Perhaps my embarrassment stems from the fact that, without much debate, Confessions of a Shopaholic is less likely to be considered as a canonical text than War and Peace. On the other hand, there’s something to be said about whether or not a book succeeds at capturing the grip of the public imagination, garrulous heroines or not; on GoodReads, Confessions of a Shopaholic has 439,890 ratings while War and Peace has 128,580.
In his 1884 essay, The Art of Fiction, Henry James distinguishes between a good and bad novel on the basis of its popularity.
There is as much difference as there ever was between a good novel and a bad one: the bad is swept, with all the daubed canvases and spoiled marble, into some unvisited limbo or infinite rubbish-yard, beneath the back-windows of the world, and the good subsists and emits its light and stimulates our desire for perfection.
Popularity, it would seem though, is not a singularly reliable measure; James, incidentally, also referred to War and Peace as a “large loose baggy monster.” Number of ratings aside, the average score of Confessions on GoodReads is 3.57 while the average score of War and Peace is 4.09.
One might venture to bring forth some criteria of aesthetic judgment by looking at the style of prose, plausibility of characters and novelistic cohesion, which certainly coalesce to create a distinct flavor and authorial imprint. Tolstoy’s prose is carefully weaved, replete with perceptive details and not, as one might initially think, particularly impenetrable. Take, for example, the description of a scene in which Nikolai Rostov goes on a hunt:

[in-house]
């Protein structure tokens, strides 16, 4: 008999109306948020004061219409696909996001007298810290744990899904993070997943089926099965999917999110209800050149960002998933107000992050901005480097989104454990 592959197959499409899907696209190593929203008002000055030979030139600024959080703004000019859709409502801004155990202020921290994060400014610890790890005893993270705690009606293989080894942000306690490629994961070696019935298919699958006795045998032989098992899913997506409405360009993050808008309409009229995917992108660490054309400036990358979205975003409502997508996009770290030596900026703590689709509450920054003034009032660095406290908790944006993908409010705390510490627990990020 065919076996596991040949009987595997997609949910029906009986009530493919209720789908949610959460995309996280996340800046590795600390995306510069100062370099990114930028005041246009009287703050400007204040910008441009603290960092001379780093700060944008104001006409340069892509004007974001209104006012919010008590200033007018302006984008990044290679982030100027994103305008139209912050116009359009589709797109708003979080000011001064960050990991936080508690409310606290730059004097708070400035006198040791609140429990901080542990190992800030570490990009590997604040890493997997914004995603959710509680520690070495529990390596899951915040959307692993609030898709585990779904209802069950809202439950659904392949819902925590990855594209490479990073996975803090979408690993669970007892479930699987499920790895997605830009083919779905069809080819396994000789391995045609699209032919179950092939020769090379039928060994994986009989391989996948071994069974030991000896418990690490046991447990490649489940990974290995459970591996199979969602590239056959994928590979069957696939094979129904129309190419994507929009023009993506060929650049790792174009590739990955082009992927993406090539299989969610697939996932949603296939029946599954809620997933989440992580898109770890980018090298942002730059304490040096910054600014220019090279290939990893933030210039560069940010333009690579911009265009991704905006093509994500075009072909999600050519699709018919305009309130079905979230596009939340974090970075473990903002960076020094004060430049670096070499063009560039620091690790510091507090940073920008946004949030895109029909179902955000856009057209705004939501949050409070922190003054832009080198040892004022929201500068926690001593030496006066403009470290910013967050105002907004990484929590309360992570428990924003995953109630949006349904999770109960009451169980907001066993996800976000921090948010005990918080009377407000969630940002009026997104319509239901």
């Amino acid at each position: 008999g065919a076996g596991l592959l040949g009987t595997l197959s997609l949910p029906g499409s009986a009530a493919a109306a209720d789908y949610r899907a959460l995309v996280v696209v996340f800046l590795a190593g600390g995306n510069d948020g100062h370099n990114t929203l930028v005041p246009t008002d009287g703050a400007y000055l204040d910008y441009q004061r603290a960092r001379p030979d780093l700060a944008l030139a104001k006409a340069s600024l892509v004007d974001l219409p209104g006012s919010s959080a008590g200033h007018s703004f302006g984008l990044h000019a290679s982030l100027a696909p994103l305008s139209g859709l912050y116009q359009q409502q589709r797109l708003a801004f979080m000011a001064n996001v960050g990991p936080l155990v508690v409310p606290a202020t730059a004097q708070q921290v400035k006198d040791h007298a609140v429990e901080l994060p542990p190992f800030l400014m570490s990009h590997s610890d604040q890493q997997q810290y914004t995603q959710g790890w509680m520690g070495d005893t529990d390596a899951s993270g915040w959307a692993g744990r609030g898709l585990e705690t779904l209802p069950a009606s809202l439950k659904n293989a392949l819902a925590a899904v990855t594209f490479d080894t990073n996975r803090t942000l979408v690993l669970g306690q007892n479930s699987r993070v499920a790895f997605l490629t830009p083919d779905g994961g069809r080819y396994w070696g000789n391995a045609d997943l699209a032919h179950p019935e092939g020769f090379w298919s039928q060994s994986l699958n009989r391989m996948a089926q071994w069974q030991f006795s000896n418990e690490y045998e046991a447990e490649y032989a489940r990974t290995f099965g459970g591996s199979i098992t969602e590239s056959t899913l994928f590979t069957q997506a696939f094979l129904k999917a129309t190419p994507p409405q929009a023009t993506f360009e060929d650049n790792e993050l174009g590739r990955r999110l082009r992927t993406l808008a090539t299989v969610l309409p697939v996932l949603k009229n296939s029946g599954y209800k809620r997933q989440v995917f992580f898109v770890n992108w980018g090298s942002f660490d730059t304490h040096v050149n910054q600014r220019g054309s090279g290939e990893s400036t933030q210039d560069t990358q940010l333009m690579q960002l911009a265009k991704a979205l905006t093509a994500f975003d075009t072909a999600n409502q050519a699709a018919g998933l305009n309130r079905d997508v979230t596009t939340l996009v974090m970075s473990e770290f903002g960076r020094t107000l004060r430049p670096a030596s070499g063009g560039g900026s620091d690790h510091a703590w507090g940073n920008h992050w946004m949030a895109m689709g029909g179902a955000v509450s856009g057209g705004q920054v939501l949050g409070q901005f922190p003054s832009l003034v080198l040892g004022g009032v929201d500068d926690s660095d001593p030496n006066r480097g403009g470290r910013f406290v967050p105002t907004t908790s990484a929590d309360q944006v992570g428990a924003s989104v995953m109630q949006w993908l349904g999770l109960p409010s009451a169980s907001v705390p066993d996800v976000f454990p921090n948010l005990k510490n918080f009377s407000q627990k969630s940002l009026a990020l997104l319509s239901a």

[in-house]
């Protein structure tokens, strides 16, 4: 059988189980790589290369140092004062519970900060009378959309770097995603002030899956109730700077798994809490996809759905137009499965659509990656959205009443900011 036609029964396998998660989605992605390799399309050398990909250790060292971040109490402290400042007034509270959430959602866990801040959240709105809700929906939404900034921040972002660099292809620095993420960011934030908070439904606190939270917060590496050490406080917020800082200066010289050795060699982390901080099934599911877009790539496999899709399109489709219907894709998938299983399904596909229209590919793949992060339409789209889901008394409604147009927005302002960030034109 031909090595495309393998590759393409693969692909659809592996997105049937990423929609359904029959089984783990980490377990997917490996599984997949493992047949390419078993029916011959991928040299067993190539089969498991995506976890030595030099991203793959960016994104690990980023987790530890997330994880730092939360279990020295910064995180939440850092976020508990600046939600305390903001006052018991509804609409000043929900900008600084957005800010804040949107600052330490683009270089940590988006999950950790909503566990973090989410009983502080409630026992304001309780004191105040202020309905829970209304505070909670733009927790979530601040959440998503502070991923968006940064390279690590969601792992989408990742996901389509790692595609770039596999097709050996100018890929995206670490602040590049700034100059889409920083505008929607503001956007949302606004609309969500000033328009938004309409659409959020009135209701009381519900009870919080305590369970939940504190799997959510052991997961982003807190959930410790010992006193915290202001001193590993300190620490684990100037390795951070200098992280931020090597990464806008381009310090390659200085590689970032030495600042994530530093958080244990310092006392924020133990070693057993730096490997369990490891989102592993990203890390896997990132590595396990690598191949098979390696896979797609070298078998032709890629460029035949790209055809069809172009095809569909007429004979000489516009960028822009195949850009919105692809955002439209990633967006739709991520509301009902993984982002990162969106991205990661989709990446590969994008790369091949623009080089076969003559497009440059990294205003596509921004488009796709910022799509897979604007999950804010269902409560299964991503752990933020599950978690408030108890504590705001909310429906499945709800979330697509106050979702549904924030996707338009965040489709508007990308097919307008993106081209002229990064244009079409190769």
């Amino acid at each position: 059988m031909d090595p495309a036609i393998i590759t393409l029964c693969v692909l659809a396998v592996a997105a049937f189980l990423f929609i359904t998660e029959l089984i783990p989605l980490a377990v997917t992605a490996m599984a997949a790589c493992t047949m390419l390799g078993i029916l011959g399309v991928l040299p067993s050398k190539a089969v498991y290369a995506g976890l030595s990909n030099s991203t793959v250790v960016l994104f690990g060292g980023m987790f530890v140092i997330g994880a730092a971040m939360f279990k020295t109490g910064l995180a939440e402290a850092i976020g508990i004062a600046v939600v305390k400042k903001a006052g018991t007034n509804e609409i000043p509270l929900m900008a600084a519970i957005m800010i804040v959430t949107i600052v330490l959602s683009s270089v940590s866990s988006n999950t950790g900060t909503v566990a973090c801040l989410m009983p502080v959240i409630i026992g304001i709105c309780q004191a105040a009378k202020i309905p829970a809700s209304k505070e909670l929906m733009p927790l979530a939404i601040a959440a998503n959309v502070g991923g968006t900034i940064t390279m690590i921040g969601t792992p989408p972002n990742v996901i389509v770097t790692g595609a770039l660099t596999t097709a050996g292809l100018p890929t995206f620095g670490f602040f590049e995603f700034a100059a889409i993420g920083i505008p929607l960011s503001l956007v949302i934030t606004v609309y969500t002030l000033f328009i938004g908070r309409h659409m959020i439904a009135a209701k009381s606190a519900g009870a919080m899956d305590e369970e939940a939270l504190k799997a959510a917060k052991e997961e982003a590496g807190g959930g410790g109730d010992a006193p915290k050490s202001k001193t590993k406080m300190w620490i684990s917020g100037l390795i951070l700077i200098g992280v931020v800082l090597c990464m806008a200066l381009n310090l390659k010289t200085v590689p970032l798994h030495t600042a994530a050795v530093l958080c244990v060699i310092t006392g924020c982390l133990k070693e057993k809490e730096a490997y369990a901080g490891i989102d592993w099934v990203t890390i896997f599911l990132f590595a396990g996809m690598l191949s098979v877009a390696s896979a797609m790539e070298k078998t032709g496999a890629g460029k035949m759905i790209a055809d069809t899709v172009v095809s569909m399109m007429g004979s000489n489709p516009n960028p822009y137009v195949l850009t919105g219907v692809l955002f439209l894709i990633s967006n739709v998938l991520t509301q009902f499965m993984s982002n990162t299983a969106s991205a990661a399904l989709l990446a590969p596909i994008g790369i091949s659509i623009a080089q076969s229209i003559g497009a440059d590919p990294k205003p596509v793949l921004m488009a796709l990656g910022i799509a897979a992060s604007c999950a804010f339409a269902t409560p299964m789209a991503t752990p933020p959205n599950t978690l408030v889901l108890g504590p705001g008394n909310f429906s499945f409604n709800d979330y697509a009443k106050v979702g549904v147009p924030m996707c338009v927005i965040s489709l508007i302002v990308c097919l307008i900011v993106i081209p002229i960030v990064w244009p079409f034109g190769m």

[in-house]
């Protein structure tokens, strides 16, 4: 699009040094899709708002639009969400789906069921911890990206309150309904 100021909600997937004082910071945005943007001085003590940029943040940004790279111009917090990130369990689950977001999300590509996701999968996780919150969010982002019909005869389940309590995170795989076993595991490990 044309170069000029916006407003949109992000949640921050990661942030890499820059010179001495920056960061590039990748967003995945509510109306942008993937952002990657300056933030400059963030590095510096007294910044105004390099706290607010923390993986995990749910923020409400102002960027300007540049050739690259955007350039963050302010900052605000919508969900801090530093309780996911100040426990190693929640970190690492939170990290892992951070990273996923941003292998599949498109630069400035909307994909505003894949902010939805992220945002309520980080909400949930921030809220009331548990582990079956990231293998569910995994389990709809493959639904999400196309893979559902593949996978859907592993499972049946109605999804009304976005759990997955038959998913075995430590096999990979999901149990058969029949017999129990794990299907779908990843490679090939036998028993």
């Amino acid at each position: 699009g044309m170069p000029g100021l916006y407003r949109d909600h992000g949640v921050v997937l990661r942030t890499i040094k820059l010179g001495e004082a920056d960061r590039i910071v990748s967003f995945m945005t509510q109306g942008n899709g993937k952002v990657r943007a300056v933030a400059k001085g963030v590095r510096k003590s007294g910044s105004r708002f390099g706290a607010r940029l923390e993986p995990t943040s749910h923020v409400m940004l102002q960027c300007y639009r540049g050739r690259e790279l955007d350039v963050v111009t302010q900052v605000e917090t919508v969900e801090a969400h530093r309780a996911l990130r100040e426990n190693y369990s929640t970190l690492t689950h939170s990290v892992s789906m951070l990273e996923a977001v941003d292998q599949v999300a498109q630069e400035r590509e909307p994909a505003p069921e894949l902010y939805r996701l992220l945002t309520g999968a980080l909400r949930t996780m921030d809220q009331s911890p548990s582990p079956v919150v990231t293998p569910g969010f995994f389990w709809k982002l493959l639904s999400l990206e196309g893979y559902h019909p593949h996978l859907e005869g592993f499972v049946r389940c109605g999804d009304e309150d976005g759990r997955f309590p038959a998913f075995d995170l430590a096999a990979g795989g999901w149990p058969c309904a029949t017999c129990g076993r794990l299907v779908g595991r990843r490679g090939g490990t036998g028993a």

That moment, when Nikolai saw the dogs swarming over the wolf in the ditch, saw under them the wolf’s gray fur, his outstretched hind leg, and his frightened and gasping head with its ears laid back (Karai had him by the throat) — that moment when Nikolai saw that was the happiest moment of his life.
Yet in Confessions of a Shopaholic, Rebecca has a similarly joyful experience, albeit with a completely different object of obsession.
That moment. That instant when your fingers curl round the handles of a shiny, uncreased bag — and all the gorgeous new things inside it become yours. What’s it like? It’s like going hungry for days, then cramming your mouth full of warm buttered toast. It’s like waking up and realising it’s the weekend. It’s like the better moments of sex. Everything else is blocked out of your mind. It’s pure, selfish pleasure.
One description is about the death of a wolf, and one is about a shopping bag. Kinsella’s similes are unpolished compared to Tolstoy’s precise imagery, but the differences in the structure and style of the prose are not completely clear-cut — except that one is darker, more ponderous, more serious than the other.
Length of the book aside, pink covers aside — I read Confessions on my Kindle — reading these books together brings me finally to a nagging question. Is serious art… better art?
WAR AND PEACE by Leo Tolstoy 1273pp. Vintage Classics 2008.
CONFESSIONS OF A SHOPAHOLIC by Sophie Kinsella 223pp. Random House 2001.
Mohit Mandal is a contributing writer. Contact him at